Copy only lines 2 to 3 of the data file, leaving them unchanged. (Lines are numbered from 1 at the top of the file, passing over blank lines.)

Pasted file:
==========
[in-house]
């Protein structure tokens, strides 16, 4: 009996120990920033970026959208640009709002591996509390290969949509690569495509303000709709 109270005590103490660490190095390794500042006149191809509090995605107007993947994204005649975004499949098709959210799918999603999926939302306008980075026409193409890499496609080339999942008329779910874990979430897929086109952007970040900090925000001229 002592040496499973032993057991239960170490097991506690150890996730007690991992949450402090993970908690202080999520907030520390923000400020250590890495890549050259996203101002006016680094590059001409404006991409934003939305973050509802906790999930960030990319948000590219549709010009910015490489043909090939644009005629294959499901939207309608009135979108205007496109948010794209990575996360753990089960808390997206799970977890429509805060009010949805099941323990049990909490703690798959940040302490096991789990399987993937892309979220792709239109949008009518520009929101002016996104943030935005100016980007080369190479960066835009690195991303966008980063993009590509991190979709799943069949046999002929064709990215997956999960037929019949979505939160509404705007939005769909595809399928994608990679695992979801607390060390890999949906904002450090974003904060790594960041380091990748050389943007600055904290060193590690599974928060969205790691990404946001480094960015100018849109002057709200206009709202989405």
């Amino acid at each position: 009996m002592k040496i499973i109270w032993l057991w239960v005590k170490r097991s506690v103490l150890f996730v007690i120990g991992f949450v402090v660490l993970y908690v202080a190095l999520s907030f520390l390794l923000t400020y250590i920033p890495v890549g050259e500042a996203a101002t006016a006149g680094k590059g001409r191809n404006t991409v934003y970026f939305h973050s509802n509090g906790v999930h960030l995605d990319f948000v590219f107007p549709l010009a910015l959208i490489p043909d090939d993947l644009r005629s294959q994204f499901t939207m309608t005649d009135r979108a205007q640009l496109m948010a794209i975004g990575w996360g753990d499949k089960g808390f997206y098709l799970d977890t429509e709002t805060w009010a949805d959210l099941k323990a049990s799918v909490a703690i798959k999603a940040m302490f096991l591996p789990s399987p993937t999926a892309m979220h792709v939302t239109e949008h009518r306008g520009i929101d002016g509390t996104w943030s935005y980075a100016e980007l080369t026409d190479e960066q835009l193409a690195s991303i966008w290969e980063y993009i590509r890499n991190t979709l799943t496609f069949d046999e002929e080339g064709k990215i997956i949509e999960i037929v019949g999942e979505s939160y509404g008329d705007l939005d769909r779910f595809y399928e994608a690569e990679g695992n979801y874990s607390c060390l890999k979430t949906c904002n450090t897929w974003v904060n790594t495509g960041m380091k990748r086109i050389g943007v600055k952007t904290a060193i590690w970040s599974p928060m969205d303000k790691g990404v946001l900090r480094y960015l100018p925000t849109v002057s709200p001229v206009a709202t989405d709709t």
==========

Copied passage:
């Protein structure tokens, strides 16, 4: 009996120990920033970026959208640009709002591996509390290969949509690569495509303000709709 109270005590103490660490190095390794500042006149191809509090995605107007993947994204005649975004499949098709959210799918999603999926939302306008980075026409193409890499496609080339999942008329779910874990979430897929086109952007970040900090925000001229 002592040496499973032993057991239960170490097991506690150890996730007690991992949450402090993970908690202080999520907030520390923000400020250590890495890549050259996203101002006016680094590059001409404006991409934003939305973050509802906790999930960030990319948000590219549709010009910015490489043909090939644009005629294959499901939207309608009135979108205007496109948010794209990575996360753990089960808390997206799970977890429509805060009010949805099941323990049990909490703690798959940040302490096991789990399987993937892309979220792709239109949008009518520009929101002016996104943030935005100016980007080369190479960066835009690195991303966008980063993009590509991190979709799943069949046999002929064709990215997956999960037929019949979505939160509404705007939005769909595809399928994608990679695992979801607390060390890999949906904002450090974003904060790594960041380091990748050389943007600055904290060193590690599974928060969205790691990404946001480094960015100018849109002057709200206009709202989405």
């Amino acid at each position: 009996m002592k040496i499973i109270w032993l057991w239960v005590k170490r097991s506690v103490l150890f996730v007690i120990g991992f949450v402090v660490l993970y908690v202080a190095l999520s907030f520390l390794l923000t400020y250590i920033p890495v890549g050259e500042a996203a101002t006016a006149g680094k590059g001409r191809n404006t991409v934003y970026f939305h973050s509802n509090g906790v999930h960030l995605d990319f948000v590219f107007p549709l010009a910015l959208i490489p043909d090939d993947l644009r005629s294959q994204f499901t939207m309608t005649d009135r979108a205007q640009l496109m948010a794209i975004g990575w996360g753990d499949k089960g808390f997206y098709l799970d977890t429509e709002t805060w009010a949805d959210l099941k323990a049990s799918v909490a703690i798959k999603a940040m302490f096991l591996p789990s399987p993937t999926a892309m979220h792709v939302t239109e949008h009518r306008g520009i929101d002016g509390t996104w943030s935005y980075a100016e980007l080369t026409d190479e960066q835009l193409a690195s991303i966008w290969e980063y993009i590509r890499n991190t979709l799943t496609f069949d046999e002929e080339g064709k990215i997956i949509e999960i037929v019949g999942e979505s939160y509404g008329d705007l939005d769909r779910f595809y399928e994608a690569e990679g695992n979801y874990s607390c060390l890999k979430t949906c904002n450090t897929w974003v904060n790594t495509g960041m380091k990748r086109i050389g943007v600055k952007t904290a060193i590690w970040s599974p928060m969205d303000k790691g990404v946001l900090r480094y960015l100018p925000t849109v002057s709200p001229v206009a709202t989405d709709t």